Ammar Khan Nasir, Lead Faculty in Gujranwala

Lead Faculty, Contending Modernities
Professor, GIFT University

Muhammad Ammar Khan currently teaches Arabic and Islamic Studies at GIFT University in Gujranwala, Pakistan.  He has served as editor of the Monthly Al-Shari’ah since 2000 and was assistant editor from 1989-2000.  Prior to joining GIFT, he taught various subjects of the Dars-e Nizami course at Nusrat al-Uloom from 1996 to 2006.

Born and raised in Gakhar Gujranwala, Pakistan, Muhammad Ammar Khan Nasir followed in the scholarly footsteps of his father, Mawlana Zahid al- Rashidi, known for a sound and balanced religious approach, and his grandfather, Mawlana Muhammad Sarfaraz Khan Safdar, considered to be the academic voice of the Deobandi School in the country.  Having begun his religious education in Madrasa Anwar al-Uloom Gujranwala, he went on to obtain Shahada Alamiyyah from Madrasa Nusrat al-Uloom Gujranwala in 1994. He later earned a master’s degree in English Literature from the University of the Punjab in 2001.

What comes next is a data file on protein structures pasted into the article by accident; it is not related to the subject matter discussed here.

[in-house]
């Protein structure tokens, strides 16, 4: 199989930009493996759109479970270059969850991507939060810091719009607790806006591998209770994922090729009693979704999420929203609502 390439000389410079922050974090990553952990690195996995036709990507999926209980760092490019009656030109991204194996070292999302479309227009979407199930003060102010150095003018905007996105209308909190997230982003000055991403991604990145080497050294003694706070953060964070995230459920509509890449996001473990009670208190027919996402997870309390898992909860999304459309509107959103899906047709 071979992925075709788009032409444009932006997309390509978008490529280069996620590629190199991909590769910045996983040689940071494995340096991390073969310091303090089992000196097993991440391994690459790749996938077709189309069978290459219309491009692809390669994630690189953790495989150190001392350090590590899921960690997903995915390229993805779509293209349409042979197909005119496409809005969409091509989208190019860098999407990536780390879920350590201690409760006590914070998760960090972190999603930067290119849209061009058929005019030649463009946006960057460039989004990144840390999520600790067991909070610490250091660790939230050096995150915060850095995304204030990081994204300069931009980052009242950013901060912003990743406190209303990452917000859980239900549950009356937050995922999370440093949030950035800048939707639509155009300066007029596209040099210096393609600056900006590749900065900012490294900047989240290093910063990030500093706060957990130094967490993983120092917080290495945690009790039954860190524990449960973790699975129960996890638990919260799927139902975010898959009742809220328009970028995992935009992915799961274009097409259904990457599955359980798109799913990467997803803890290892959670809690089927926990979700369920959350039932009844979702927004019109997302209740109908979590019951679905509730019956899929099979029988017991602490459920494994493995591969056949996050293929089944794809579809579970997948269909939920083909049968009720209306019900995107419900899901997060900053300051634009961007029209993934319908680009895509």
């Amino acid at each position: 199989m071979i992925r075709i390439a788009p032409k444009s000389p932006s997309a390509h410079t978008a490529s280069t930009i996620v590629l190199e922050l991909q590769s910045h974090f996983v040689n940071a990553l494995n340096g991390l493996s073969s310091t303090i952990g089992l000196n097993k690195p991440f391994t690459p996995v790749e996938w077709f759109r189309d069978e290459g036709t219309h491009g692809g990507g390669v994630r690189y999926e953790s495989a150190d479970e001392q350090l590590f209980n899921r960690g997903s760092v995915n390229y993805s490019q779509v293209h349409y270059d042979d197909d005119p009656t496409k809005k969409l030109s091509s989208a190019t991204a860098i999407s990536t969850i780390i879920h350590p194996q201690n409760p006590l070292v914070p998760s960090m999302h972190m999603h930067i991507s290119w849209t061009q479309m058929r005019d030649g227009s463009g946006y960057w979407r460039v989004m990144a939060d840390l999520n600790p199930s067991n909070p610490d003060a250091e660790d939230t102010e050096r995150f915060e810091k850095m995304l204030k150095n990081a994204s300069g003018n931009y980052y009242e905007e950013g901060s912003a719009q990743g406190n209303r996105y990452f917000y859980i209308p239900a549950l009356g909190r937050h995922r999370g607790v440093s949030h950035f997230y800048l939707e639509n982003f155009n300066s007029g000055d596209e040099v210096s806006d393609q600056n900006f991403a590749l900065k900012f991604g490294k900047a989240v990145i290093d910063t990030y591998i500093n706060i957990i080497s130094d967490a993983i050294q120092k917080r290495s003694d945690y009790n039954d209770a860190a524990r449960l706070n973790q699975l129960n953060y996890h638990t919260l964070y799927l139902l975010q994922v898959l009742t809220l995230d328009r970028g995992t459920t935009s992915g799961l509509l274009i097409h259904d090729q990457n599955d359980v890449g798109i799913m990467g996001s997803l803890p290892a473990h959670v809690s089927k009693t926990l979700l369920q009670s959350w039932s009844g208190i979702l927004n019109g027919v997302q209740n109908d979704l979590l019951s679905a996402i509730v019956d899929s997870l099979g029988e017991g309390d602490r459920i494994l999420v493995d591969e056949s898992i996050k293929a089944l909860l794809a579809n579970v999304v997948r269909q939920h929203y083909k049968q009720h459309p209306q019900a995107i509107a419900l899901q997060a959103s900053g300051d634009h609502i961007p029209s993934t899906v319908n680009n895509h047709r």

Muhammad Ammar Khan’s body of written work is largely in Urdu.  His first work, Imām Abū Ḥanīfa wa-ʿamal biʾl-ḥadīth (Imam Abu Hanifa and Adherence of Hadith) appeared in print in 1996. In 2007, he academically reviewed the recommendations of the Council of Islamic Ideology, Government of Pakistan, regarding Islamic Punishments. His research on the issue was later compiled and published by Al-Mawrid, a Foundation for Islamic Research and Education in Lahore, titled udūd-o Taʿzīrāt: chand aham mabāḥith (Discussions on Islamic Penal Code). His other research works include Masjid Aqṣā kī tārīkh awr haqq-i tawalliyāt (History of the Sacred Mosque in Jerusalem and the Question of its Guardianship) and Jihād – Aik Muṭālaʿa (A Critical Study of Theological Understandings of Jihad). His work on Masjid Aqsa is especially related to the subject of religion and conflict transformation as it tries to hammer out a workable solution to the thorniest religious conflicts of the present-day world. His research articles on a variety of religious issues appear regularly in the Monthly Ishrāq, Lahore; Monthly Al-Sharīʿah, Gujranwala; and Monthly Nuṣrat al-ʿUlūm, Gujranwala.

SherAli Tareen, US-Based Faculty

Associate Professor of Religious Studies at Franklin and Marshall College